Cybercrime now a “top five” economic threat in East Africa

By Tom Jackson

Cybercrime has grown to become one of the top five types of economic fraud in East Africa, according to PwC manager John Kamau.

Kamau was speaking at the Connected East Africa conference in Diani, Kenya, when he said cybercrime had hit the headlines and would remain there for some time.

He said cybercrime has now become one of the top five types of economic fraud, accounting for 22 per cent of such criminality, with people aware that it is a growing threat.

“93 per cent of people surveyed identify cybercrime as something they need to be aware of,” he said, adding this was compared to only seven per cent that see it as an issue of declining importance.

“Organised crime groups have now advanced. They have moved from small scale groups and are now multi-country,” Kamau said, while also drawing attention to the threat from some nation states and hacktivists.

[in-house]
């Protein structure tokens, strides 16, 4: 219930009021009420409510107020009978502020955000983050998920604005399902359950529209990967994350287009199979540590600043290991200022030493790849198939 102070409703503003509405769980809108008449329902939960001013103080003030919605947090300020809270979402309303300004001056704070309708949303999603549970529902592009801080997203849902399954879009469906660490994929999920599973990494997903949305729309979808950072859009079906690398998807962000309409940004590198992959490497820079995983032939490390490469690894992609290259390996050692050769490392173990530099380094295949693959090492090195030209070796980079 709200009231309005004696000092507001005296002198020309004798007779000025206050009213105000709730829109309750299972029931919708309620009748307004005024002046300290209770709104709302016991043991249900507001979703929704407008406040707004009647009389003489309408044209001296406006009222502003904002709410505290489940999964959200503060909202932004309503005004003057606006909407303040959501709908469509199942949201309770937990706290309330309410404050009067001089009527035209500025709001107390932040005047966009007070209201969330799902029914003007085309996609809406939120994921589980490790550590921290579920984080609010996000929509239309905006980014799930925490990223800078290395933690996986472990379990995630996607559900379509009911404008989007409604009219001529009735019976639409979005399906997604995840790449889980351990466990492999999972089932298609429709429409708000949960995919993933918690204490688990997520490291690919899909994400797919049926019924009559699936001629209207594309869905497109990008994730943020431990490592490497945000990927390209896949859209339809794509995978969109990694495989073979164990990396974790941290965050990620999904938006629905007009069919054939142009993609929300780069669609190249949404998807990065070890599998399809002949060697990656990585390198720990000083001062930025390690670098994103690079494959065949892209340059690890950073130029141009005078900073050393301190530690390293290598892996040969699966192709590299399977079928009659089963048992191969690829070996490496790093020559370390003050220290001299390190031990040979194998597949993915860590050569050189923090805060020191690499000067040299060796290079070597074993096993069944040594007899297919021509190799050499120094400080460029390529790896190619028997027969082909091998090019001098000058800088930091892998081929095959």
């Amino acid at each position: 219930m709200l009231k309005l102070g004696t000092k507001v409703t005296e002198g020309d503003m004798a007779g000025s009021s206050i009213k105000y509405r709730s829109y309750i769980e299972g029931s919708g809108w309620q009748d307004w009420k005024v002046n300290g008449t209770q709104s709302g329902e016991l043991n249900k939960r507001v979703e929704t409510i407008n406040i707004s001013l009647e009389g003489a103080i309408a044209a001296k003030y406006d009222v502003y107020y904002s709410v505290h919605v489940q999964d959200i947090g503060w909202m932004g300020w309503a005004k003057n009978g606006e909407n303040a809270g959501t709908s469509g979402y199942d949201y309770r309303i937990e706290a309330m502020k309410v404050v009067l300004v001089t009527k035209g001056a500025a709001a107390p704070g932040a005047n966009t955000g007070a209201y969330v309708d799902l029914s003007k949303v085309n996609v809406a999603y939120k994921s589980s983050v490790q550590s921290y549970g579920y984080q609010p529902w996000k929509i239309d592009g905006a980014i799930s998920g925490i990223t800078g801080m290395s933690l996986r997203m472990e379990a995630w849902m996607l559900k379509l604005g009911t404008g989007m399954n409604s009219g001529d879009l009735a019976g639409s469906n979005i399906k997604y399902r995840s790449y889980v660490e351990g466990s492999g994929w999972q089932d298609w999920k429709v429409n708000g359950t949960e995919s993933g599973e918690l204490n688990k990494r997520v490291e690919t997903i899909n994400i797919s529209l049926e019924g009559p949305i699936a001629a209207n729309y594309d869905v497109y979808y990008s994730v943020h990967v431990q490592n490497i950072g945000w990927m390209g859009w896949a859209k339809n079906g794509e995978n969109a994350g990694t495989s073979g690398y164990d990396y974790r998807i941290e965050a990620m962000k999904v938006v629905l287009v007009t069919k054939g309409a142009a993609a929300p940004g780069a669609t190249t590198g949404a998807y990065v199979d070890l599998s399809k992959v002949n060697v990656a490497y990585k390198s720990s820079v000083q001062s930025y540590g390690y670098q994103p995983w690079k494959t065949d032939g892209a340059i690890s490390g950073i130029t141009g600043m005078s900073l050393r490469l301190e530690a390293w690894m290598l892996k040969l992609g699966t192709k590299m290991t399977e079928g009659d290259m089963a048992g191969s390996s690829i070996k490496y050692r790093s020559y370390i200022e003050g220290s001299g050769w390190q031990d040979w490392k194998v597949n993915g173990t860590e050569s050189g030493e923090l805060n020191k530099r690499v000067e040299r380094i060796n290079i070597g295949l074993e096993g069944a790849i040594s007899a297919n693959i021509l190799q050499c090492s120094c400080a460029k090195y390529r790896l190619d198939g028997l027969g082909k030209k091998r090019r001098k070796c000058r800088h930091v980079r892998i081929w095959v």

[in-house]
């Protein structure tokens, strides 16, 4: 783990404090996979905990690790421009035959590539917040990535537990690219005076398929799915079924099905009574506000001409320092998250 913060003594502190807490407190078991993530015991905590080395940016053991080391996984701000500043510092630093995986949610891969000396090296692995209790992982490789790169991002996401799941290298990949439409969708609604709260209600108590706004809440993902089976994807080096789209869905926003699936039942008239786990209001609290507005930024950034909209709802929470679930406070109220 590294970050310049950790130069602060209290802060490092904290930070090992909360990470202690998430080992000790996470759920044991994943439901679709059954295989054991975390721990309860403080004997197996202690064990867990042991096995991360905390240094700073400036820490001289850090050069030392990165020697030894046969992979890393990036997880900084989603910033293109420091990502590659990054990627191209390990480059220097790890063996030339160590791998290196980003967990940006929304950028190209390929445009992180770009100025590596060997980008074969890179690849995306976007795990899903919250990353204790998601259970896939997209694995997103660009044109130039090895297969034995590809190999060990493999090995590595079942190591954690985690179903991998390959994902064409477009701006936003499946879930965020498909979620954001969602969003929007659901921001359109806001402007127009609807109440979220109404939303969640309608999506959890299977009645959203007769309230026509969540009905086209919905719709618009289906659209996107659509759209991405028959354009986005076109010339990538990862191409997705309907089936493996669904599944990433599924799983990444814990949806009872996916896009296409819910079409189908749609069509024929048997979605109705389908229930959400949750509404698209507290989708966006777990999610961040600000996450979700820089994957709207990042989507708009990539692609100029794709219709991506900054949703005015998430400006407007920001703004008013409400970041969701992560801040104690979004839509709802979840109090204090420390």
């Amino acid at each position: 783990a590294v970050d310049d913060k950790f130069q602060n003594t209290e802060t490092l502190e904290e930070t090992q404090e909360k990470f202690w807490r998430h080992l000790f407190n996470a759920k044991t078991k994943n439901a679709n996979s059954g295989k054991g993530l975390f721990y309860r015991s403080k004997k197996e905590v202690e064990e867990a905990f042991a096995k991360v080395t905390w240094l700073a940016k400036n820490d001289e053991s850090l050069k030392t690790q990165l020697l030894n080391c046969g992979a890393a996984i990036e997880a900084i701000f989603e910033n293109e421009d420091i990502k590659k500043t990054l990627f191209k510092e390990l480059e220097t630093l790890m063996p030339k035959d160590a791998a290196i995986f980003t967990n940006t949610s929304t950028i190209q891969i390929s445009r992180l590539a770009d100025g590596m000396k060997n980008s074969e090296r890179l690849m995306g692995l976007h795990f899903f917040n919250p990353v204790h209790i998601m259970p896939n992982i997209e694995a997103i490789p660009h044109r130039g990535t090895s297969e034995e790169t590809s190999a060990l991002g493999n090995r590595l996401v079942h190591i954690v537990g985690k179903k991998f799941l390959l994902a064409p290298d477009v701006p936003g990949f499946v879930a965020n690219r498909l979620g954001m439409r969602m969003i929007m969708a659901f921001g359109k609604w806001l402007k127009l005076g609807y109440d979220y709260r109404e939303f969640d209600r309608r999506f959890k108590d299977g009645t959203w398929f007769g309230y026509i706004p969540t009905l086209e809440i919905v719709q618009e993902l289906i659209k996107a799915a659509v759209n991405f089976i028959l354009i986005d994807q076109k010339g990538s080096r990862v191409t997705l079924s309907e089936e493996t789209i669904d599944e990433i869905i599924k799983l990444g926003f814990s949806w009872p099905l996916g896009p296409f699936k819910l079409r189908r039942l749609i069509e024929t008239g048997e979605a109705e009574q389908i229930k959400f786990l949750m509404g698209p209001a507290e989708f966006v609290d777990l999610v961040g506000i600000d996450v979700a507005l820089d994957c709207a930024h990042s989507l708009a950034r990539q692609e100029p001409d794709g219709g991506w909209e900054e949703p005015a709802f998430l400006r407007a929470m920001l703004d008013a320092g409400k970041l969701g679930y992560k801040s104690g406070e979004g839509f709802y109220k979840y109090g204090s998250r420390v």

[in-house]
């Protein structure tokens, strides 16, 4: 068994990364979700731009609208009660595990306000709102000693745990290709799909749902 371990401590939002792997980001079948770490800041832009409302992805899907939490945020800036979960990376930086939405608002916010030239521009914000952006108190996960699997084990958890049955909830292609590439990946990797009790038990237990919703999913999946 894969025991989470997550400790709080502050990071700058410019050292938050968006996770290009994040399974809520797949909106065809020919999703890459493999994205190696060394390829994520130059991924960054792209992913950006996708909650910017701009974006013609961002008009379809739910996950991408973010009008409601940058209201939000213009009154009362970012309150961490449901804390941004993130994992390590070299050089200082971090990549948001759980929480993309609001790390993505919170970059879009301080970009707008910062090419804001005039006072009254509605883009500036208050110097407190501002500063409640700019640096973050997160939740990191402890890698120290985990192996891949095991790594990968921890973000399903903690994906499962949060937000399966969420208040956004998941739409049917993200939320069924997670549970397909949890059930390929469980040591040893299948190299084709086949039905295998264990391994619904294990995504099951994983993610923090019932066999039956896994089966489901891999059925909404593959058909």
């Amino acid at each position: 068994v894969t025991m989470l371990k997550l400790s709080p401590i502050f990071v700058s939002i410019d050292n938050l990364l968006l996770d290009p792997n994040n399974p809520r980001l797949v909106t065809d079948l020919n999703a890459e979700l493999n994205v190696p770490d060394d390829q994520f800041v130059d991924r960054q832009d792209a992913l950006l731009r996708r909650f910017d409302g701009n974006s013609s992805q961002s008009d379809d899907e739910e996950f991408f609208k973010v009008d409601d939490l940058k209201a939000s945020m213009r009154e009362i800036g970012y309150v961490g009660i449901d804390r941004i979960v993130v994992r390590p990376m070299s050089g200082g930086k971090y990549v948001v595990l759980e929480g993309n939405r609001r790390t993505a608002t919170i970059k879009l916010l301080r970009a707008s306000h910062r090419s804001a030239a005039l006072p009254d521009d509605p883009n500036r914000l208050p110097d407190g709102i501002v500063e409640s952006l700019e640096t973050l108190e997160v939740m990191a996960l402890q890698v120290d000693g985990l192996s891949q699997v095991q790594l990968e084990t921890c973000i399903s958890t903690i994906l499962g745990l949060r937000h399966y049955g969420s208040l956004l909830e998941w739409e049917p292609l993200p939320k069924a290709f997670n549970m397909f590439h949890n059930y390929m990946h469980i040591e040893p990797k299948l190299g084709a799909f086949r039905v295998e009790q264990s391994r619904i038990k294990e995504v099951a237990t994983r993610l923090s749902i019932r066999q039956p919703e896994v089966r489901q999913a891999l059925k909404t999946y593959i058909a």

He said, however, that often the main threat faced by businesses was from their own employees, and often those that had appeared ore loyal.

“The profile of the typical fraudster is that they have worked within the business they attack for between three and five years,” he said.

To avoid the negative effects of cybercrime, Kamau advised businesses to assume in advance they would be targeted at some point and put detailed plans in place to avoid or detect this.

“Assume at the start you will be compromised. When you are designing your strategy, assume that there is already someone working against you,” he said, adding it was also important for businesses to identify their “crown jewels”, and conduct regular security assessments.

“Have an incident management plan, so when the fraud occurs, as it invariably will, you know what to do,” Kamau said.

“Put in place structures and have a mindset that is focused on protecting you and your ecosystem. You need to understand the threat. Once you understand the threat that you face then you are able to deter and detect it.”

 

 

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